Leicester: Yes (7); No (9); No (11). But again, only based on currently operating surpluses year on year. Leicester ruthlessly sacked a ton of staff and sold off a bunch of stuff recently and then made a surplus of 22 million quid in 2019–20. I’m pretty sure this institution could very easily afford 9 or 11 percent rises, particularly if it stopped taking risky land gambles on various cow’s fields dotted in and around the city.

Keele: Yes (7); Yes (9); Yes (11). And running a 10 million surplus still after paying staff 11% more. And all that with a demographic bump coming into view. Staff at Keele, your senior bods can absolutely pony up.

East Anglia: No (7); No (9); No (11), but it is instructive that the cost of pay uplift here is modelled to around 13 million, and in 2019–20 this institution made a 17 million + surplus?! What the hell happened?!

I also took the liberty of checking semi-randomly whether or not a further 30 universities could afford my middle pay rise (9%). The result was split basically 50/50, with some surprising institutions able to “afford” this amount and some, like Newcastle, weirdly unable to keep out of deficit while paying 9% more.

So, Can Universities Afford A Bigger Pay Rise Than What is on Offer?

I think the only reasonable answer to this question is “yes”, for two reasons.

One, even the institutions that are running deficits right now are often doing so for reasons clearly not related to staff pay, which is often a slow moving cost for employers. Many deficits after a pay rise aren’t actually that big in comparative terms, and universities are looking at increases in income from a rising number of students overall in the next 5+ years. The reason employers work so hard to keep pay down, of course, is that in this sector it really is the major cost to them. But why is that bad somehow? Staff both make the university what it is, and cost the university most of what it spends. Unless you’re Anglia Ruskin in which case what the hell guys?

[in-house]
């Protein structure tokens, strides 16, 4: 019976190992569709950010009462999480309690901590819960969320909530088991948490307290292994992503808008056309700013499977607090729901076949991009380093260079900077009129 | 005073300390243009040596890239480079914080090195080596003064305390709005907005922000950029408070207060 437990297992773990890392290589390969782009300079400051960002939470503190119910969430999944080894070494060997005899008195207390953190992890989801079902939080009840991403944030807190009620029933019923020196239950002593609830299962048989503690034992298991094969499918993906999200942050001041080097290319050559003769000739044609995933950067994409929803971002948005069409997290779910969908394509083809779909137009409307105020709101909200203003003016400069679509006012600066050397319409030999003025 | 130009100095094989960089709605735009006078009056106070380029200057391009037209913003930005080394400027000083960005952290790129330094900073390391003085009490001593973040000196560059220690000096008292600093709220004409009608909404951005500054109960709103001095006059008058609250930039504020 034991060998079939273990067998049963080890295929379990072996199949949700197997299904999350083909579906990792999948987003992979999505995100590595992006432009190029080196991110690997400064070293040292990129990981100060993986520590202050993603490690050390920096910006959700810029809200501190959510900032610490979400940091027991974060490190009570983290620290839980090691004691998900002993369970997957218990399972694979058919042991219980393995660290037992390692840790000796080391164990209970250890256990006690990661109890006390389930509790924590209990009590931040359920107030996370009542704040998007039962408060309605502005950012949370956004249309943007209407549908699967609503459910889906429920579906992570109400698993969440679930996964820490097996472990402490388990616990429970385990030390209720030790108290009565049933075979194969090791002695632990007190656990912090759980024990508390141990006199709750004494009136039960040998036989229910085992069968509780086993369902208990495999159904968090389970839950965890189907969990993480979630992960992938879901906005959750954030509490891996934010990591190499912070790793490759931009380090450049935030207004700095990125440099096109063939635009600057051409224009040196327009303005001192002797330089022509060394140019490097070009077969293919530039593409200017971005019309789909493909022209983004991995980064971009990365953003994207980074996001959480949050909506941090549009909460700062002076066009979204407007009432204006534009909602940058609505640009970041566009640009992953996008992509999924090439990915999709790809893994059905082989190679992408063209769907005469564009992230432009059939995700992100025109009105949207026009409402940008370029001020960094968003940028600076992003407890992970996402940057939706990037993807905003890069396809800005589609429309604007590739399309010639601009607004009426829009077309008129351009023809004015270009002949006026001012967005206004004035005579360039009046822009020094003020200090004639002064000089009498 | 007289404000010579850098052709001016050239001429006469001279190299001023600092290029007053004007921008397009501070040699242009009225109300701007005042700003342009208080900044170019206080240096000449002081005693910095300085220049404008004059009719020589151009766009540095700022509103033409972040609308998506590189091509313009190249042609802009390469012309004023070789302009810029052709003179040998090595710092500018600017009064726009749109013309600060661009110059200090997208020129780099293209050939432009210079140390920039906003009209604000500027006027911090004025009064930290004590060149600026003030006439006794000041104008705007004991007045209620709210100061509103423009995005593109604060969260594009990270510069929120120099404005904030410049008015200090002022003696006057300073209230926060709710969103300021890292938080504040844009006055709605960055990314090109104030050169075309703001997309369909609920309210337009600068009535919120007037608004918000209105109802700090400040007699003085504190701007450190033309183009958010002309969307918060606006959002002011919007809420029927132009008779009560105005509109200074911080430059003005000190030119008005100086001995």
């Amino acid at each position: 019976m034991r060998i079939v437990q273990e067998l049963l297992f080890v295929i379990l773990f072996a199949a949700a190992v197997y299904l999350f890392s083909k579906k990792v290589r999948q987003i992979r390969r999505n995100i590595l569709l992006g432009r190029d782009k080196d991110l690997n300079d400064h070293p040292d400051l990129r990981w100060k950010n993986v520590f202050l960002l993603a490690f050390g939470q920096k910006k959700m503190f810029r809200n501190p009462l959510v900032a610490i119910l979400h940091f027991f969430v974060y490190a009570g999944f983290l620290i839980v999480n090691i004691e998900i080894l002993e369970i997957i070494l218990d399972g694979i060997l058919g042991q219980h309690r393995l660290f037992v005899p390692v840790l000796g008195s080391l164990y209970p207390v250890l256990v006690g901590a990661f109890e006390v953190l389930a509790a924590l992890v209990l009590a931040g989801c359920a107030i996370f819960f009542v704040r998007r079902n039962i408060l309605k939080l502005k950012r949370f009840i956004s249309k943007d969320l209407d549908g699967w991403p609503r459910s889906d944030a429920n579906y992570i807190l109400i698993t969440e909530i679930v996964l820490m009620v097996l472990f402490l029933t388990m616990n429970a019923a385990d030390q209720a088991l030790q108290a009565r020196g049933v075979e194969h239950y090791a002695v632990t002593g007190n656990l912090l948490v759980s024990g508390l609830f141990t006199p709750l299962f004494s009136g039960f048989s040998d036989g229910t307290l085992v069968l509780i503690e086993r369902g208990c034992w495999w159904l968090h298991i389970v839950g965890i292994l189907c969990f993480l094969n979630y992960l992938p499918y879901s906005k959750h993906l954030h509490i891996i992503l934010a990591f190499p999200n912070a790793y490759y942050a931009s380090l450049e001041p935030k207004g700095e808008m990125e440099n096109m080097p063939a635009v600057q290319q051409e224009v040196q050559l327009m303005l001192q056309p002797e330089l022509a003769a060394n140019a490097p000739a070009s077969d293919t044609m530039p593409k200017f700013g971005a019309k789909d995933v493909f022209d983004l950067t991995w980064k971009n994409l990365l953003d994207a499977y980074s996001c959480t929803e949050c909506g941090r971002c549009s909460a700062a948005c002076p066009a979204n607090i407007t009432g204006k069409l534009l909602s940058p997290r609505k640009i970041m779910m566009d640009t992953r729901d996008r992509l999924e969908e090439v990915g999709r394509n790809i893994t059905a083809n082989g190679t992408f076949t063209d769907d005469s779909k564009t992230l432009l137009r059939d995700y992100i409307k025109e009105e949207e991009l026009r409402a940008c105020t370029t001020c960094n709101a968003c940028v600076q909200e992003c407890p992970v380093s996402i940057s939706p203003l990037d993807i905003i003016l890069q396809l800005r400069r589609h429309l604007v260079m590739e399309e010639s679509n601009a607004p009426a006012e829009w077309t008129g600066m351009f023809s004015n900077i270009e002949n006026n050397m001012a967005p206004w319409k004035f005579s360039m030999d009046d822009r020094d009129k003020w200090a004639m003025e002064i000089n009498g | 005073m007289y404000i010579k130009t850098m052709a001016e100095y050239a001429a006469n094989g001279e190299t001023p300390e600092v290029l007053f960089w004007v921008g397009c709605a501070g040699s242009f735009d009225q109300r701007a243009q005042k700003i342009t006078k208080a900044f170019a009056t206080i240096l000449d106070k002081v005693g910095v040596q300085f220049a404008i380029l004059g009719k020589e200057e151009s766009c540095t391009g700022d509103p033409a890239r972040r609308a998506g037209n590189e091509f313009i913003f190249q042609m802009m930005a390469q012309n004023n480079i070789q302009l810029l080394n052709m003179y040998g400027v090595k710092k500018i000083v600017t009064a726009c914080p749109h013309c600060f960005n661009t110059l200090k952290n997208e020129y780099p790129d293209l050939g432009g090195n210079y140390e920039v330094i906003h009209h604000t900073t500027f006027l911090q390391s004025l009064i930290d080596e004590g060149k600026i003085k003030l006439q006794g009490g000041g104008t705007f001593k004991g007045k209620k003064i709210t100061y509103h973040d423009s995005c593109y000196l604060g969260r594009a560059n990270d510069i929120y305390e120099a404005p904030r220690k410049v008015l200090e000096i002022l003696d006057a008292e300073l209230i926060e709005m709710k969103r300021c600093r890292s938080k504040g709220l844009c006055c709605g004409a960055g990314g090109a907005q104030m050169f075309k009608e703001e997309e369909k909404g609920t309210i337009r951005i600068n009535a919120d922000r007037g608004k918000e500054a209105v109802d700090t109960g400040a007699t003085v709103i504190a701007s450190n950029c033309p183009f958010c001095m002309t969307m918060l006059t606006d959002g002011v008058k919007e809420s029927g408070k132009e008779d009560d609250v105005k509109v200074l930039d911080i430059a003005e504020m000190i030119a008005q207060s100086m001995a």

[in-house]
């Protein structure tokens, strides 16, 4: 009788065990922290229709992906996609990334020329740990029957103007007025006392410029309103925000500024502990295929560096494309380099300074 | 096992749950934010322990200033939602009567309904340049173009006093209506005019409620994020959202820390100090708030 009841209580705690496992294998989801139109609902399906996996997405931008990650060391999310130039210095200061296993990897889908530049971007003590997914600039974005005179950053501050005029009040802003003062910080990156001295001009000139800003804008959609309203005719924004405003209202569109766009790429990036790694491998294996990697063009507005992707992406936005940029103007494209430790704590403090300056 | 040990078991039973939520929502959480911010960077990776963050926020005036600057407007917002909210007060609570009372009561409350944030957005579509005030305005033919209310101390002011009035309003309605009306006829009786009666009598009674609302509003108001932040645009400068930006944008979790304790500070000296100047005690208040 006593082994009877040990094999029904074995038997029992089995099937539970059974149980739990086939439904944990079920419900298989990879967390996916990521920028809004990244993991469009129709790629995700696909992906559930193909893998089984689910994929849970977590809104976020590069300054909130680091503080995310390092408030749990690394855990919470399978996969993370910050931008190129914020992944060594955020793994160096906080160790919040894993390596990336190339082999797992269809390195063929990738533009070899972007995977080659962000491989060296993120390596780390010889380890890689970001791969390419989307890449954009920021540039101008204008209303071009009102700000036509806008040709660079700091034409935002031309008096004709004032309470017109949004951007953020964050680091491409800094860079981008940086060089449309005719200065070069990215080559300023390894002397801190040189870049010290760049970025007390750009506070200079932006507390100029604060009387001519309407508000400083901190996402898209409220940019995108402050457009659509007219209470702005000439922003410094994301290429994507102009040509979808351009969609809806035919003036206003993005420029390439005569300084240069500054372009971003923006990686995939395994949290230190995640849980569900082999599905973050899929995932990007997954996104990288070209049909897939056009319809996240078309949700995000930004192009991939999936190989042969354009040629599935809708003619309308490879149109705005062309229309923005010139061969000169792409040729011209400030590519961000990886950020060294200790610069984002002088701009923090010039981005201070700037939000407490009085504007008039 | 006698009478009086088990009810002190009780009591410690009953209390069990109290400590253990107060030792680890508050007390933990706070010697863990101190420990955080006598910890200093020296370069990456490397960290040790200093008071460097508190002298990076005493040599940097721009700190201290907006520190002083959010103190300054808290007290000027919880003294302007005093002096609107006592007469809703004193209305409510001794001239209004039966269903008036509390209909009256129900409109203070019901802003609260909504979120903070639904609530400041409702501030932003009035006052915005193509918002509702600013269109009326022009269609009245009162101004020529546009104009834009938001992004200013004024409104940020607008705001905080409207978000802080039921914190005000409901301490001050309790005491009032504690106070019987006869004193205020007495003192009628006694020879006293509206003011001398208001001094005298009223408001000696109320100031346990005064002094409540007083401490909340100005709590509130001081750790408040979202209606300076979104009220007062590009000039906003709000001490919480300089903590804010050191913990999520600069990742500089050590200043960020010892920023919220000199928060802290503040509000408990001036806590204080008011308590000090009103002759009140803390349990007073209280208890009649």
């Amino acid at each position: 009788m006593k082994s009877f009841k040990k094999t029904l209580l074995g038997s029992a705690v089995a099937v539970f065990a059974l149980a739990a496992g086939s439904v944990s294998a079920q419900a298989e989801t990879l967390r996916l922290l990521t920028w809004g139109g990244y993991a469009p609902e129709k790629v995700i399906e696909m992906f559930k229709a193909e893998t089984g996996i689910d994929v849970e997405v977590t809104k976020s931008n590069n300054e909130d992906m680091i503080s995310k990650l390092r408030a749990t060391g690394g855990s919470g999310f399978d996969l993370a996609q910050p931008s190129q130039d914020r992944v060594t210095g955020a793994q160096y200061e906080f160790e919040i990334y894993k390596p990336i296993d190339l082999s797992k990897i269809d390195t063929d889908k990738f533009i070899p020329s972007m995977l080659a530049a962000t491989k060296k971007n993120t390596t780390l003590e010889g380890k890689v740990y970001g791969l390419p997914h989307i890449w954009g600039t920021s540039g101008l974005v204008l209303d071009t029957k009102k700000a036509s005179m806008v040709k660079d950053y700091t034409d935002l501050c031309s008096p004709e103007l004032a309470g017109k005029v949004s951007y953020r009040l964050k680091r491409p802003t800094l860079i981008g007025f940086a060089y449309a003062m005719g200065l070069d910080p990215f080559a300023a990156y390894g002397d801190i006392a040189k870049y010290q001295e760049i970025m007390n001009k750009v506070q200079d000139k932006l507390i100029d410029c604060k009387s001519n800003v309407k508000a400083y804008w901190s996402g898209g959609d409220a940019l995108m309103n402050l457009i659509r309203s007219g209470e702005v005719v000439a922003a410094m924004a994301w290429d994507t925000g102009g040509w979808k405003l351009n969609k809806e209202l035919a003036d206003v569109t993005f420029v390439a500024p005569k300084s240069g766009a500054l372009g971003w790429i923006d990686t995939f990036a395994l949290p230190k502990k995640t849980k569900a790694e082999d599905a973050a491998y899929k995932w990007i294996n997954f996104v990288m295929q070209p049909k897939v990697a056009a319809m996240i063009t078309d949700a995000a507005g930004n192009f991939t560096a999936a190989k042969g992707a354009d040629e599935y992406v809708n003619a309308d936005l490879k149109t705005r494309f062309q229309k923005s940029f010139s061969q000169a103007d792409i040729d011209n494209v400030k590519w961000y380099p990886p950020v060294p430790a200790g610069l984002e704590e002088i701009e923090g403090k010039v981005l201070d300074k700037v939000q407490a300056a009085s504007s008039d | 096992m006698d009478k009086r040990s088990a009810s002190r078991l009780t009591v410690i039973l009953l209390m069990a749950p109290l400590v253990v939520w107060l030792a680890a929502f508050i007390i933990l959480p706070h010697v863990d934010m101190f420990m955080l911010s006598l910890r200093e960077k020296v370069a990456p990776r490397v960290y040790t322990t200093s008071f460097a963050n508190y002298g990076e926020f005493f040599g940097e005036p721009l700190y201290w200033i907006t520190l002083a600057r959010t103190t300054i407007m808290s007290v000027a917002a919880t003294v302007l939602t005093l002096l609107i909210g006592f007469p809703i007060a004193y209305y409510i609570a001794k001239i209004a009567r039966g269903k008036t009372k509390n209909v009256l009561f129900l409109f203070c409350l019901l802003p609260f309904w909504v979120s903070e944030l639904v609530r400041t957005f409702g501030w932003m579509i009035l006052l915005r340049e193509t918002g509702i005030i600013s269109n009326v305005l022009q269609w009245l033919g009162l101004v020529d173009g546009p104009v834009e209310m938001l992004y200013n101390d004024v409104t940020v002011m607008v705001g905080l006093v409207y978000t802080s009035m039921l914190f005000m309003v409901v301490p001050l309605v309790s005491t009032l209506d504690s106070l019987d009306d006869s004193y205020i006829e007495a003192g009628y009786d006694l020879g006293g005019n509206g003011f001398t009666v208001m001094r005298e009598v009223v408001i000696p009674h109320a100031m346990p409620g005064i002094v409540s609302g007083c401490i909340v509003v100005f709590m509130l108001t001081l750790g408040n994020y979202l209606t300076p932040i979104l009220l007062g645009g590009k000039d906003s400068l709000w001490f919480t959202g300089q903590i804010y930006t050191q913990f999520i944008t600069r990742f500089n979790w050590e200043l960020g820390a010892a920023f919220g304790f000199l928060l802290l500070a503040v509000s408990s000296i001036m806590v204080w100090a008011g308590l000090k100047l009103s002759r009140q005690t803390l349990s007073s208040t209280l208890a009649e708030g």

Two, while paying staff more money (or spending more money because you need to hire more people on better contracts) is easier to understand when we express it as a flat cost to universities, this framing does not say anything at all about the ways paying staff more money might create positive income loops for universities. Staff with a healthier work-life balance get signed off work far less. They apply for, and I suspect get awarded, more grants. They design better modules and degrees, which can be marketed to more students. Nowhere in the pay debate do we yet see any discussion of the hidden costs of paying staff so poorly for so long, nor of crushing them under frankly bonkers workloads which are boiling staff slowly, froglike, in a cloudy cauldron of endless overwork.

What’s the Magic Number Then?

What will unlock the dispute? Well, let’s revisit that “full and final” UCEA offer from January. It basically amounted to 5% for most academic staff (above spine point 25), and about 6% for most academic-related or professional services staff (points 15–25). Even with my cursory trawl through last year’s finances it seems clear to me the majority of universities can afford about 3 to 4 % more than that in both cases. I.e. they could pay professional services staff (15–25) 10% more, and pay early and mid-career academics 8% more, without touching the sides of some of the surpluses currently being run, and without really wrecking the finances of struggling institutions, where it’s quite obvious some other stuff is looming over their finances (seriously, Anglia Ruskin I just want to talk).

Employers are always going to be moved reluctantly to these positions, but they can move there, and they should. It is in everyone’s interests for the staff budget to reflect an up-to-date “cost” of having all these world-leading experts around doing literally everything they’re being asked to do, from research to teaching to marketing to admin to pastoral care to god what did my line manager ask me for in that email buried amongst 78 the other day?

Academic staff are a very highly productive workforce, despite it all. They all deserve a pay rise, and I am very confident universities can afford to give them one.



David Hitchcock

Historian of poverty, utopia, and colonialism. Author of Vagrancy in English Culture and Society, 1650-1750 and co-editor of the Routledge History of Poverty.